It seems too good to be true: a treatment for the brain-wasting disease Alzheimer’s that doctors could be prescribing in just five years’ time.
But it is a prospect that researchers at Sydney University are holding out to the 250,000 Australians who have contracted what is the country’s most common form of dementia.
The scientists, working under Jurgen Gotz at the university’s Brain and Mind Researcher Institute, claim the interaction of two proteins in an otherwise healthy brain cell is the origin of Alzheimer’s.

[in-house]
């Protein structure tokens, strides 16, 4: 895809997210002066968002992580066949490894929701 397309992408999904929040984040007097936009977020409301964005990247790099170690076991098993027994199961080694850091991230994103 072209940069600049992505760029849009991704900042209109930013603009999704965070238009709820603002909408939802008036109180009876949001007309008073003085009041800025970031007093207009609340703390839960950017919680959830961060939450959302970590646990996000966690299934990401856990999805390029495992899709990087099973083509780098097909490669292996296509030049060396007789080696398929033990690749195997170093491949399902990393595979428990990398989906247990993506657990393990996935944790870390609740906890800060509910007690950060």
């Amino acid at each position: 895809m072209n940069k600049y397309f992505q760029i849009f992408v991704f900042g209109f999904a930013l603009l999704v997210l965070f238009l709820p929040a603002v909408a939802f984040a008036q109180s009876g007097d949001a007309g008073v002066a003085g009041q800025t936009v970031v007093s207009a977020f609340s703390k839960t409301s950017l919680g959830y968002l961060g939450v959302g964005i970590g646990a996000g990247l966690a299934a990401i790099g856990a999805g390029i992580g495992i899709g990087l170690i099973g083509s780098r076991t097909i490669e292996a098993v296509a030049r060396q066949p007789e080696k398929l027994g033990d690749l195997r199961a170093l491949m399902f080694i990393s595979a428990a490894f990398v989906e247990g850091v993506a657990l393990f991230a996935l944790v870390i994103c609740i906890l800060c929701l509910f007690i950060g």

In experiments with mice, the team stopped the interaction by introducing other proteins into brains cells through injections.
“We’ve shown we can prevent the development of Alzheimer’s and that’s never been done before,” Dr. Gotz said. “The next step is to develop compounds that are easier to administer, either orally or intravenously. We could have treatments in five years because this is targeting the underlying biology of the disease — not the symptoms.” The research paper is published in the journal Cell.